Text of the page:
4. ## Capsule Based Regression/Prediction

The following steps will create a prediction model for every capsule in a condition. Step 1. pick a condition with capsules that isolate the desired area of regression. Any condition with non-overlapping capsules will work as long as there are enough sample points within its duration. For this example, an increasing temperature condition will be used. However, periodic conditions and value search conditions will work as well. Step 2. Create a time counter for each capsule in the condition. This can be done with the new timesince() function in the formula tool. The timesince() function will have samples spaced depending on the selected period so it is important to select a period that has enough points to build a model with. See below for details on the timesince() formula setup. Step 3. In this step a condition with capsule properties that hold the regression constants will be made. This will be done in the formula tool with one formula. The concept behind the formula below is to split the condition from step one into individual capsules and use each of the capsules as the training window for a regression model. Once the regression model is done for one capsule the coefficients of the model are assigned as properties to the capsule used for the training window. The formula syntax for a linear model-based condition can be seen below. An example of a polynomial regression model can be found in the post below. \$Condtition.removeLongerThan(24h).transform(\$cap-> { \$model=\$SignalToModel.validValues().regressionModelOLS( group(\$cap),false,\$Time) \$cap.setProperty('Slope',\$model.get('coefficient1')) .setProperty('Intercept',\$model.get('intercept'))}) Below is a screenshot of how the formula looks in Seeq. Note: The regression constants can be added to the capsule pane by clicking on the black stats button and selecting add column. Below is a screen shot of the results. Step 4. Once a condition with the regression coefficients has been created the information will need to be extracted to a signal form. The following formula syntax will extract the information. This will need to be repeated for every constant from your regression model. e.g.(So for a linear model this must be done for both the slope and for the intercept.) The formula syntax for extracting the regression coefficients can be seen below. \$signal=\$Condition.transformToSamples( \$cap -> sample(\$cap.getmiddle(), \$cap.getProperty('Intercept').toNumber()), 1min) \$signal.aggregate(average(),\$Condition,durationKey()) Below is a screenshot of the formula in Seeq. Below is a screenshot of the display window of how the signals should look. Step 5. Use the formula tool to plot the equation. See screenshot below for details. Final Result
5. ## Creating Periodic Conditions Relative to Now

FAQ: For reporting purposes, I want to calculate statistics based on the current period to date and display that next to the periods immediately preceding it. This is easy to do using the custom date range tool in Organizer Topic (Creating a Periodic Condition and the grabbing the capsule closest to or offset by 1 from the end). Is there a way to create these same date ranges relevant to the current time in Seeq Workbench? Solution: We can create identical conditions in Seeq Workbench by following the methods below. The first method defines how to create conditions for current and previous conditions for years, days, weeks, shifts. The second method includes an extra step that is necessary for current and previous months and quarters since the exact duration of these periods can vary based on the number of days each month. Method 1 - when the length of time in each period is definitive (e.g. year, week, day, shift). This example shows how to create conditions for "Current Week" and "Previous Week" 1. Create a Periodic Condition for "Weekly" using the Periodic Condition tool. 2. Create a Condition around the current time ("Now") using Formula --> condition(1min, capsule(now() - 1min, now())) 3. Use the Composite Condition tool to create a condition for "Current Week" when the Periodic Condition "Weekly" touches the tiny capsule at "Now". 4. Use Formula to create a condition for the "Previous Week" --> \$currentWeek.beforeStart(7d) Method 2 - when the length of time in each period is variable (e.g. month, quarter). This example creates a condition for "Current Month" and "Previous Month" 1. Create a Periodic Condition for "Monthly" using the Periodic Condition tool. 2. Create a Condition around the current time ("Now") using Formula --> condition(1min, capsule(now() - 1min, now())) 3. Use the Composite Condition tool to create a condition for "Current Month" when the Periodic Condition "Monthly" touches the tiny capsule at "Now". 4. Use Formula to create a Condition for the last day of the last period (in this case "Last Day of the Last Month") \$currentMonth.beforeStart(1d) 5. Use the Composite Condition tool to create a condition for the "Previous Month" when the Periodic Condition "Monthly" touches the "Last Day of Last Month".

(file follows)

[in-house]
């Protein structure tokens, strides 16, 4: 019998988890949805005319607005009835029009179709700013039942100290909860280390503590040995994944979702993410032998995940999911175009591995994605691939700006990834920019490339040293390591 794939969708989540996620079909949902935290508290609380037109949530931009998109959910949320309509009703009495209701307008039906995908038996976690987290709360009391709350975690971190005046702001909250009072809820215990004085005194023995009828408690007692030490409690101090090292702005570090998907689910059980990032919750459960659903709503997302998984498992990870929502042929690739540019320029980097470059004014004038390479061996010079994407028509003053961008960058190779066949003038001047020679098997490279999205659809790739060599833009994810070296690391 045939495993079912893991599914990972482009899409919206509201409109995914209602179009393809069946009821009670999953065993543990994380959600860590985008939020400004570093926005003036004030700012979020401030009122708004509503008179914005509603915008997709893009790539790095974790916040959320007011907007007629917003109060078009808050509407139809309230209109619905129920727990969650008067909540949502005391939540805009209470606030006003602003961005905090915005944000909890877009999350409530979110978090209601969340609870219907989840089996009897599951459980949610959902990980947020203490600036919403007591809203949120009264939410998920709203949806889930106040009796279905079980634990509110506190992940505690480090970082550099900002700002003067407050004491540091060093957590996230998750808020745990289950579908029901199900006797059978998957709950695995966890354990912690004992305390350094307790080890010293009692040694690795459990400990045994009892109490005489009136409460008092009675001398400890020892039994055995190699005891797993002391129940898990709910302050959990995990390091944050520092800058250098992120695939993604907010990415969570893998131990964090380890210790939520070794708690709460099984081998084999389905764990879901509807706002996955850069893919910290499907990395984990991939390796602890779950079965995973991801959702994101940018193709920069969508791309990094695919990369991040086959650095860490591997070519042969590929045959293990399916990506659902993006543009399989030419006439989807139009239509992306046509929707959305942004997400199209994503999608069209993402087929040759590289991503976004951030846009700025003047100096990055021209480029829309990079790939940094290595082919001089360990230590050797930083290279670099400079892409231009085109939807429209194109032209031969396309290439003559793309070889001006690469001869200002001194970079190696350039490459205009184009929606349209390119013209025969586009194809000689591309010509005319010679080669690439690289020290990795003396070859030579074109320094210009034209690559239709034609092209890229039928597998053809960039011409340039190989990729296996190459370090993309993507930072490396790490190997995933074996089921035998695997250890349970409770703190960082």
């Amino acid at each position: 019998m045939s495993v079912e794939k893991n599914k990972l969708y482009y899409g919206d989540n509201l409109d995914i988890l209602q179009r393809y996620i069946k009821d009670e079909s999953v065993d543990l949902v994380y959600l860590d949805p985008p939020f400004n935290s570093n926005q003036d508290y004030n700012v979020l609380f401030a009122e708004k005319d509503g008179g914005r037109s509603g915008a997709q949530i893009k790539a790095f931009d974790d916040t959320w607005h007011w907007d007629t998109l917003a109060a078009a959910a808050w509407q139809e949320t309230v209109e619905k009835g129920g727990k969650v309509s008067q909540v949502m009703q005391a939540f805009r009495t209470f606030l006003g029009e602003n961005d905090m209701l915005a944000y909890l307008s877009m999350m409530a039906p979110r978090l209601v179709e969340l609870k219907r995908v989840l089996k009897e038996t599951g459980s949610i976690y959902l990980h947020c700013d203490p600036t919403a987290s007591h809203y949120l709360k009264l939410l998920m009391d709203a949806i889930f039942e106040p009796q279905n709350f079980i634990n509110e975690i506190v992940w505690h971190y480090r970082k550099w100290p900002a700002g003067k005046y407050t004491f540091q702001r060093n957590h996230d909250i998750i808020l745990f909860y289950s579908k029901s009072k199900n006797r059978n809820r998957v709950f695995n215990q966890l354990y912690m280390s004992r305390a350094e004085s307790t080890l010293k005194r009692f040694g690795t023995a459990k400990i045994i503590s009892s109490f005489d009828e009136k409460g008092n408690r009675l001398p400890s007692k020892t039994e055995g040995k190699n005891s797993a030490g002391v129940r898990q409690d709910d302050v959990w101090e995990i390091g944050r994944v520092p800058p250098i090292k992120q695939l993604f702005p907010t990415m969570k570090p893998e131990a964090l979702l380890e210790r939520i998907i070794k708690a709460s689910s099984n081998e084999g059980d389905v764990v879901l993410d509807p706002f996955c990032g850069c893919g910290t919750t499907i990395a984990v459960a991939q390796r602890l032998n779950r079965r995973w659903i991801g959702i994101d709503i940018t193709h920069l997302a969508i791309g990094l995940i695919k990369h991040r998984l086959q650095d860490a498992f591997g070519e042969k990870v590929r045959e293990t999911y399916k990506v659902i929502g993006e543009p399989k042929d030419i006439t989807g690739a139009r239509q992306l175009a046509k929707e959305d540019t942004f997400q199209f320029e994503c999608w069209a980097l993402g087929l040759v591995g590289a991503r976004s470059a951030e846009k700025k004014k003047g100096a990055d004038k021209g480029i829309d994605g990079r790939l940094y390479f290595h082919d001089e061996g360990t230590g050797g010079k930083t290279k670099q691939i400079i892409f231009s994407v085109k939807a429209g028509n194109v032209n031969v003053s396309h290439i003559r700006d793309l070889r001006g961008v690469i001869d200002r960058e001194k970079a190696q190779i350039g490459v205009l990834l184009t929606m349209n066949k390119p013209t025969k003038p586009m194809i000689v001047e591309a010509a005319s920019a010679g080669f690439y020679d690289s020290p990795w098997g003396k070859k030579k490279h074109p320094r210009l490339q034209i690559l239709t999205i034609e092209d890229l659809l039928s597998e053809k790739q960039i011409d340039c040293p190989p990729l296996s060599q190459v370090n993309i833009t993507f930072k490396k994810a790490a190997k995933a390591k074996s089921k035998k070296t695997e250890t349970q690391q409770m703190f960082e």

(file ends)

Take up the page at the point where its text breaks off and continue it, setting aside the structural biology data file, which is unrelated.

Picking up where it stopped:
6. ## Run Duration Signal to Equivalent Condition